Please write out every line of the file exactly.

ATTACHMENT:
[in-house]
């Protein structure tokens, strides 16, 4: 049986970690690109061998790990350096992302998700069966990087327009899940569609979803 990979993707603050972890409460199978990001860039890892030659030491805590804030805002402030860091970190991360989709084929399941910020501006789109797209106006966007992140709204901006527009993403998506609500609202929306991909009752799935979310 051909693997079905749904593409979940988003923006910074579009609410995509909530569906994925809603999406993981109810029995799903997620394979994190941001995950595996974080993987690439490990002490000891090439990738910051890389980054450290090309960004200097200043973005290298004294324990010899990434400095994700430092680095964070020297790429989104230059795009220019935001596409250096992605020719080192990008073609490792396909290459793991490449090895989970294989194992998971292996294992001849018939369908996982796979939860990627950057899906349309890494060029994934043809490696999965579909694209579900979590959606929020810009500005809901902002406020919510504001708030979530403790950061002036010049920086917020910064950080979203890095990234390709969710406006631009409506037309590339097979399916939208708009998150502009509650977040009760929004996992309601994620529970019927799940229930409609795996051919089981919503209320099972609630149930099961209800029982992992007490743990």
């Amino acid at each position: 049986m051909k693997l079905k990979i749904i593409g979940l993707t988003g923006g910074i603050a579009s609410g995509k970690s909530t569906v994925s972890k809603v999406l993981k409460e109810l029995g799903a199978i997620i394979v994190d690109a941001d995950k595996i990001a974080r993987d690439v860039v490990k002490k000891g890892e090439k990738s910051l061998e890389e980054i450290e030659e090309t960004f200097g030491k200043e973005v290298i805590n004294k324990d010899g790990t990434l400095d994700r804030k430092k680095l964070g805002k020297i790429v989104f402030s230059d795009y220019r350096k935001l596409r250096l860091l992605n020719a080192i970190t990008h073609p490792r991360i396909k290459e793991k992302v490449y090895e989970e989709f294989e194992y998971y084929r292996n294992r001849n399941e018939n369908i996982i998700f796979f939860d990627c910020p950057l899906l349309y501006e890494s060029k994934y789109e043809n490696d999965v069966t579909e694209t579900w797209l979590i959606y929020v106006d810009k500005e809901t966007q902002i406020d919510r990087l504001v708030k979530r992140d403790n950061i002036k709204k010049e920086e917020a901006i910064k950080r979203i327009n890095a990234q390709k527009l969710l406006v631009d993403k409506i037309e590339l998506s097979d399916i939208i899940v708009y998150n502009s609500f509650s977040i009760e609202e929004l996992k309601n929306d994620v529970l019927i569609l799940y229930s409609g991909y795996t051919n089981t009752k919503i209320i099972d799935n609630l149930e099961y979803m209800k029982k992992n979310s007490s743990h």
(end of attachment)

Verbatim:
[in-house]
């Protein structure tokens, strides 16, 4: 049986970690690109061998790990350096992302998700069966990087327009899940569609979803 990979993707603050972890409460199978990001860039890892030659030491805590804030805002402030860091970190991360989709084929399941910020501006789109797209106006966007992140709204901006527009993403998506609500609202929306991909009752799935979310 051909693997079905749904593409979940988003923006910074579009609410995509909530569906994925809603999406993981109810029995799903997620394979994190941001995950595996974080993987690439490990002490000891090439990738910051890389980054450290090309960004200097200043973005290298004294324990010899990434400095994700430092680095964070020297790429989104230059795009220019935001596409250096992605020719080192990008073609490792396909290459793991490449090895989970294989194992998971292996294992001849018939369908996982796979939860990627950057899906349309890494060029994934043809490696999965579909694209579900979590959606929020810009500005809901902002406020919510504001708030979530403790950061002036010049920086917020910064950080979203890095990234390709969710406006631009409506037309590339097979399916939208708009998150502009509650977040009760929004996992309601994620529970019927799940229930409609795996051919089981919503209320099972609630149930099961209800029982992992007490743990």
């Amino acid at each position: 049986m051909k693997l079905k990979i749904i593409g979940l993707t988003g923006g910074i603050a579009s609410g995509k970690s909530t569906v994925s972890k809603v999406l993981k409460e109810l029995g799903a199978i997620i394979v994190d690109a941001d995950k595996i990001a974080r993987d690439v860039v490990k002490k000891g890892e090439k990738s910051l061998e890389e980054i450290e030659e090309t960004f200097g030491k200043e973005v290298i805590n004294k324990d010899g790990t990434l400095d994700r804030k430092k680095l964070g805002k020297i790429v989104f402030s230059d795009y220019r350096k935001l596409r250096l860091l992605n020719a080192i970190t990008h073609p490792r991360i396909k290459e793991k992302v490449y090895e989970e989709f294989e194992y998971y084929r292996n294992r001849n399941e018939n369908i996982i998700f796979f939860d990627c910020p950057l899906l349309y501006e890494s060029k994934y789109e043809n490696d999965v069966t579909e694209t579900w797209l979590i959606y929020v106006d810009k500005e809901t966007q902002i406020d919510r990087l504001v708030k979530r992140d403790n950061i002036k709204k010049e920086e917020a901006i910064k950080r979203i327009n890095a990234q390709k527009l969710l406006v631009d993403k409506i037309e590339l998506s097979d399916i939208i899940v708009y998150n502009s609500f509650s977040i009760e609202e929004l996992k309601n929306d994620v529970l019927i569609l799940y229930s409609g991909y795996t051919n089981t009752k919503i209320i099972d799935n609630l149930e099961y979803m209800k029982k992992n979310s007490s743990h």